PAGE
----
Ten years ago this month I waved goodbye to my mum and boarded a plane to India. I was 22, alone and terrified. That trip was an eye-opening one for me. I spent a couple of months in India, working on a local magazine as part of a gap year placement, before heading to Sri Lanka and then Thailand to do some travelling.
Back then, as a young and ambitious 20-something, I harboured dreams of being a foreign correspondent. When I began my post-grad journalism course later that year I remember confidently telling people I wanted to report from places all around the world, bringing the stories of ordinary people in far-flung places into the living rooms of ordinary people in familiar places around the UK.
As my life progressed my dreams changed. I became a mum and suddenly the thought of working seven days a week away from home seemed less appealing. I still wanted to tell those stories and meet those people in far-flung places, but the logistics and the reality of life with a baby just didn’t fit. My perspective changed and, in many ways, my world got smaller.
Next month, almost ten years to the day that I boarded a plane to India, I’ll be boarding a plane to Sierra Leone in Africa. Like last time, I’ll be waving goodbye to my family, except this time there’s a husband and two little girls who I’ll be leaving behind.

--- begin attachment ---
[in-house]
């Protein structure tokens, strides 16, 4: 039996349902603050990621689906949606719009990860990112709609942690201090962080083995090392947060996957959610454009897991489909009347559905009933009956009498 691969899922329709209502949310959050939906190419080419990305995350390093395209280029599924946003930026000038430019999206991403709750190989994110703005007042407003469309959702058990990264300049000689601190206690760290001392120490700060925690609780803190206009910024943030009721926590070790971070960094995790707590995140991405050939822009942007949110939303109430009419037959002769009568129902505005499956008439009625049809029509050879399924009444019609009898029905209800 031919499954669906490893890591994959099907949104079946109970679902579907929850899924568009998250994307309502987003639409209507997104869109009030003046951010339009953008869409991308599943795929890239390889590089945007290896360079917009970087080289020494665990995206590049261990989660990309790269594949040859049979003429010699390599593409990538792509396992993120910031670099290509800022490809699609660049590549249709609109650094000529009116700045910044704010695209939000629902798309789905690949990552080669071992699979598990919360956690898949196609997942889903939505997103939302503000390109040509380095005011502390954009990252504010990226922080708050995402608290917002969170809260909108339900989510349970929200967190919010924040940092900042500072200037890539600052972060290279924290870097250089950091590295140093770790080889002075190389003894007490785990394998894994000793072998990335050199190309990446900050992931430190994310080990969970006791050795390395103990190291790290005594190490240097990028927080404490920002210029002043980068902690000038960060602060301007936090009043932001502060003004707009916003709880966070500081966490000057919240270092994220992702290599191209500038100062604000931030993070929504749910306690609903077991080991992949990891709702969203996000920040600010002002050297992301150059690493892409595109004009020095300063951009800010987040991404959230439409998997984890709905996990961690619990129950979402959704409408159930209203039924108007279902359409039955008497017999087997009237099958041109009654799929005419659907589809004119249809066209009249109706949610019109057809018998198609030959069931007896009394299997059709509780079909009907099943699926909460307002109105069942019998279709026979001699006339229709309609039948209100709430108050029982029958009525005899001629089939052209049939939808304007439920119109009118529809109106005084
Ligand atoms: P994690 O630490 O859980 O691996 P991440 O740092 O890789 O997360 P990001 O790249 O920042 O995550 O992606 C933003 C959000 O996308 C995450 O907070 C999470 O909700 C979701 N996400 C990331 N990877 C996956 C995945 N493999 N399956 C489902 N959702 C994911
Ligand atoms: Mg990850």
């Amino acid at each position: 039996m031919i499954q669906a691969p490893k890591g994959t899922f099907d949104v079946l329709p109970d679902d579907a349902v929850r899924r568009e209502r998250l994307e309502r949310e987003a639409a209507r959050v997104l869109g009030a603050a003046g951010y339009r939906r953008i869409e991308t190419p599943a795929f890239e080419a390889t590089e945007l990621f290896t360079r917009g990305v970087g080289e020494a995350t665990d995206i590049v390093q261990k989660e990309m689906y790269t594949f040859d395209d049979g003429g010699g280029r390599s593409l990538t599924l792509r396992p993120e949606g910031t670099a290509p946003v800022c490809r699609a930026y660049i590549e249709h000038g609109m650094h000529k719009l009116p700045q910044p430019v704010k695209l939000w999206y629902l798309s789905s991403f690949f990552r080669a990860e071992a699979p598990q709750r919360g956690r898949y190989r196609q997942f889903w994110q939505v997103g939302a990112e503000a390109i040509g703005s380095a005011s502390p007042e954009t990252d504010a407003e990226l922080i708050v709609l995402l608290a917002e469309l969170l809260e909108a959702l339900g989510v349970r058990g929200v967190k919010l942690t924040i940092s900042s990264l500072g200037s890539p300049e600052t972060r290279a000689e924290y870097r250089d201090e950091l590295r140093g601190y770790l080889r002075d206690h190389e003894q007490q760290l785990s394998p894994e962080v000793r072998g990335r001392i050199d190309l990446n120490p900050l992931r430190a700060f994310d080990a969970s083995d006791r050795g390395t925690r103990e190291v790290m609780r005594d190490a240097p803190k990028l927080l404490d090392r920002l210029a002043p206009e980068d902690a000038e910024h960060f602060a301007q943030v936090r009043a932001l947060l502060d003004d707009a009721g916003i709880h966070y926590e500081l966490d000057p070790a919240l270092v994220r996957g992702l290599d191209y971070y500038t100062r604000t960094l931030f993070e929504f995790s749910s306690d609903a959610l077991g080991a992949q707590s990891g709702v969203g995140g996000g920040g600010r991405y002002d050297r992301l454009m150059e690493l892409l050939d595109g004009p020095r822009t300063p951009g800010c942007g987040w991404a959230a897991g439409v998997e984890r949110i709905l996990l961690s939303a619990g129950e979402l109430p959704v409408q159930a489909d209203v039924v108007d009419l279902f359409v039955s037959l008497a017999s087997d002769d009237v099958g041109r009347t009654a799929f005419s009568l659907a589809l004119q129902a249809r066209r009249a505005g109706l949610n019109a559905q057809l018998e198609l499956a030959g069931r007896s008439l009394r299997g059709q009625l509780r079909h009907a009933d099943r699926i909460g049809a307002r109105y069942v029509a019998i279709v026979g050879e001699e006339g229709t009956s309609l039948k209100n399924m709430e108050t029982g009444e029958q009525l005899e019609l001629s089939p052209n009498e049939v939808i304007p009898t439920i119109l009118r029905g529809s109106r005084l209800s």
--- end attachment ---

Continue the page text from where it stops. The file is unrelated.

To say I’m nervous is an under-statement. As a mum who’s not been apart from her youngest baby for more than a night, this is a big deal. It’s not the idea of the trip itself – although I know it’s probably going to be the most challenging thing I’ve ever done – it’s the fact I’m leaving my safe and familiar little sanctuary in Devon. I’ve never been this far away from the people I love before.
So why am I doing it?
Well, the answer is clear. It’s an incredible opportunity to work with a charity I’ve long admired and a chance to use this blog to tell some of those stories I once dreamed of sharing. I’ll be joining World Vision alongside fellow blogger Annie from Fable & Folk, to see the work being done in Sierra Leone since the Ebola crisis. Although the country’s been declared Ebola free, it’s still suffering from the effects of the disease which killed nearly 4,000 people in just 18 months. I’m going to be meeting some of the people putting the pieces of Sierra Leone back together, sharing their stories with you.
Why should you care?
Well, it’s like what my five year old said when I told her about the trip. “We’re all people aren’t we Mummy?”. We’re all humans. Mothers are mothers the world over. The life of a five year old in Sierra Leone is worth no less than the life of a five year old born right here in the UK. We’re all humans with the same love for our kids, capacity for joy, sadness, happiness and laughter. There is a world beyond our living rooms.
Tiny acts of kindness – a donation here, a tweet there – can come together to make a very real and huge difference. I hope you’ll come along with me for the ride and help me to share the stories of the people I meet when I’m there.
And just like that, suddenly the thought of being four and a half thousand miles away from my family doesn’t feel so scary after all.